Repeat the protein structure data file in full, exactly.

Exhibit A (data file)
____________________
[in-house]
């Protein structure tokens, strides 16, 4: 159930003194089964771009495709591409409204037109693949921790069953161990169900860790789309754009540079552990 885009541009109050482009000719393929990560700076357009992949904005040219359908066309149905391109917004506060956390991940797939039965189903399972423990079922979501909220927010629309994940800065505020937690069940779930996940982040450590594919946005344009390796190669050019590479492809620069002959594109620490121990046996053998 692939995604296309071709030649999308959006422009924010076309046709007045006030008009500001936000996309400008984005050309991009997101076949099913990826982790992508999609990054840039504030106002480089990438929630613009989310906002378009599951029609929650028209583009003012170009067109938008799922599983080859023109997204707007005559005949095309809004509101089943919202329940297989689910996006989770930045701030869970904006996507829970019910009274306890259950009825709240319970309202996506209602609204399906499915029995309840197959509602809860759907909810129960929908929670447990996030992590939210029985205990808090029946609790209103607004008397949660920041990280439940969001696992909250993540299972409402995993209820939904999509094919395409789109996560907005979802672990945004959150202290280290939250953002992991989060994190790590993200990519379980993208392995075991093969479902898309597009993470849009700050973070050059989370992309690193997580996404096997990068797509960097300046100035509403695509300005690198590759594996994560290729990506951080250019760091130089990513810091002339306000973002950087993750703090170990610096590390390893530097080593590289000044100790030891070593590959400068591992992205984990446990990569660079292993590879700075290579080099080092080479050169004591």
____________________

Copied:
[in-house]
């Protein structure tokens, strides 16, 4: 159930003194089964771009495709591409409204037109693949921790069953161990169900860790789309754009540079552990 885009541009109050482009000719393929990560700076357009992949904005040219359908066309149905391109917004506060956390991940797939039965189903399972423990079922979501909220927010629309994940800065505020937690069940779930996940982040450590594919946005344009390796190669050019590479492809620069002959594109620490121990046996053998 692939995604296309071709030649999308959006422009924010076309046709007045006030008009500001936000996309400008984005050309991009997101076949099913990826982790992508999609990054840039504030106002480089990438929630613009989310906002378009599951029609929650028209583009003012170009067109938008799922599983080859023109997204707007005559005949095309809004509101089943919202329940297989689910996006989770930045701030869970904006996507829970019910009274306890259950009825709240319970309202996506209602609204399906499915029995309840197959509602809860759907909810129960929908929670447990996030992590939210029985205990808090029946609790209103607004008397949660920041990280439940969001696992909250993540299972409402995993209820939904999509094919395409789109996560907005979802672990945004959150202290280290939250953002992991989060994190790590993200990519379980993208392995075991093969479902898309597009993470849009700050973070050059989370992309690193997580996404096997990068797509960097300046100035509403695509300005690198590759594996994560290729990506951080250019760091130089990513810091002339306000973002950087993750703090170990610096590390390893530097080593590289000044100790030891070593590959400068591992992205984990446990990569660079292993590879700075290579080099080092080479050169004591």